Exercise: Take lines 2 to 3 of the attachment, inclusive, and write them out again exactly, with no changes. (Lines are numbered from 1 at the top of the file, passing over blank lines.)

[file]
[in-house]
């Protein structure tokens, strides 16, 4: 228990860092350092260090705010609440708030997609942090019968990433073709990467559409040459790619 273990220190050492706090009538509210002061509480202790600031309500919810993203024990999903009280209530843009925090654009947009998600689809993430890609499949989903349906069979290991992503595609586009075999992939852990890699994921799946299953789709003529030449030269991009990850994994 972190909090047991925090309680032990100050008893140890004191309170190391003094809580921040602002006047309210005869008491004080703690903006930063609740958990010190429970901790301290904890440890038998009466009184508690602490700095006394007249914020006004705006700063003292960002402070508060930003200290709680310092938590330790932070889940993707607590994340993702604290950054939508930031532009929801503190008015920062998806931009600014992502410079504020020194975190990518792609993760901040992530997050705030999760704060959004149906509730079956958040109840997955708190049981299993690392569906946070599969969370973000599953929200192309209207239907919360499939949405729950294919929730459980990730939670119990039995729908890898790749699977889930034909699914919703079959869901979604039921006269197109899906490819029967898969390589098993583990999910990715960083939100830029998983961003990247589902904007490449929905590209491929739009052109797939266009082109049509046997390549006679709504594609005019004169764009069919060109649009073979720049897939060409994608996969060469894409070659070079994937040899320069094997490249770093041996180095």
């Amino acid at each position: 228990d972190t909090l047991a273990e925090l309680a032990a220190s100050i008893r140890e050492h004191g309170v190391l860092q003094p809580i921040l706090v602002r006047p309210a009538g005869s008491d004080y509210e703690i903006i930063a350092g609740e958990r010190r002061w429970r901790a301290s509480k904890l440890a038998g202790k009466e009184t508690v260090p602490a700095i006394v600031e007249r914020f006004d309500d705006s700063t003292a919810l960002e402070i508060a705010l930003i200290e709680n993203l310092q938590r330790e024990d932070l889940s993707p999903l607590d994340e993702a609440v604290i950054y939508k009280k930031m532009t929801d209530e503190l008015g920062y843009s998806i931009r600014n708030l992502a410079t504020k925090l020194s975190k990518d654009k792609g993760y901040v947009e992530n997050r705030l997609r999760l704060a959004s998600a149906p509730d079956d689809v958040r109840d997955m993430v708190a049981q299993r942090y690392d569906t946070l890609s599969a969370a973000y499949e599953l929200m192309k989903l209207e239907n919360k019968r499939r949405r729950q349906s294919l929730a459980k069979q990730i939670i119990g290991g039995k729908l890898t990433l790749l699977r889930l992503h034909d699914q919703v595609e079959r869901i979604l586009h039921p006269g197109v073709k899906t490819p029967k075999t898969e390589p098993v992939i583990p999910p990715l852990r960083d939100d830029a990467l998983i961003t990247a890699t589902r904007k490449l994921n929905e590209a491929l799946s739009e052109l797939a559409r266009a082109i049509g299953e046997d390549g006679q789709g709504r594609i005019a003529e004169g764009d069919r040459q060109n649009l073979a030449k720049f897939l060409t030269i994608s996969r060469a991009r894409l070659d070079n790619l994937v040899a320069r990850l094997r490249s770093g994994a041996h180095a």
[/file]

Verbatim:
């Protein structure tokens, strides 16, 4: 228990860092350092260090705010609440708030997609942090019968990433073709990467559409040459790619 273990220190050492706090009538509210002061509480202790600031309500919810993203024990999903009280209530843009925090654009947009998600689809993430890609499949989903349906069979290991992503595609586009075999992939852990890699994921799946299953789709003529030449030269991009990850994994 972190909090047991925090309680032990100050008893140890004191309170190391003094809580921040602002006047309210005869008491004080703690903006930063609740958990010190429970901790301290904890440890038998009466009184508690602490700095006394007249914020006004705006700063003292960002402070508060930003200290709680310092938590330790932070889940993707607590994340993702604290950054939508930031532009929801503190008015920062998806931009600014992502410079504020020194975190990518792609993760901040992530997050705030999760704060959004149906509730079956958040109840997955708190049981299993690392569906946070599969969370973000599953929200192309209207239907919360499939949405729950294919929730459980990730939670119990039995729908890898790749699977889930034909699914919703079959869901979604039921006269197109899906490819029967898969390589098993583990999910990715960083939100830029998983961003990247589902904007490449929905590209491929739009052109797939266009082109049509046997390549006679709504594609005019004169764009069919060109649009073979720049897939060409994608996969060469894409070659070079994937040899320069094997490249770093041996180095």
């Amino acid at each position: 228990d972190t909090l047991a273990e925090l309680a032990a220190s100050i008893r140890e050492h004191g309170v190391l860092q003094p809580i921040l706090v602002r006047p309210a009538g005869s008491d004080y509210e703690i903006i930063a350092g609740e958990r010190r002061w429970r901790a301290s509480k904890l440890a038998g202790k009466e009184t508690v260090p602490a700095i006394v600031e007249r914020f006004d309500d705006s700063t003292a919810l960002e402070i508060a705010l930003i200290e709680n993203l310092q938590r330790e024990d932070l889940s993707p999903l607590d994340e993702a609440v604290i950054y939508k009280k930031m532009t929801d209530e503190l008015g920062y843009s998806i931009r600014n708030l992502a410079t504020k925090l020194s975190k990518d654009k792609g993760y901040v947009e992530n997050r705030l997609r999760l704060a959004s998600a149906p509730d079956d689809v958040r109840d997955m993430v708190a049981q299993r942090y690392d569906t946070l890609s599969a969370a973000y499949e599953l929200m192309k989903l209207e239907n919360k019968r499939r949405r729950q349906s294919l929730a459980k069979q990730i939670i119990g290991g039995k729908l890898t990433l790749l699977r889930l992503h034909d699914q919703v595609e079959r869901i979604l586009h039921p006269g197109v073709k899906t490819p029967k075999t898969e390589p098993v992939i583990p999910p990715l852990r960083d939100d830029a990467l998983i961003t990247a890699t589902r904007k490449l994921n929905e590209a491929l799946s739009e052109l797939a559409r266009a082109i049509g299953e046997d390549g006679q789709g709504r594609i005019a003529e004169g764009d069919r040459q060109n649009l073979a030449k720049f897939l060409t030269i994608s996969r060469a991009r894409l070659d070079n790619l994937v040899a320069r990850l094997r490249s770093g994994a041996h180095a």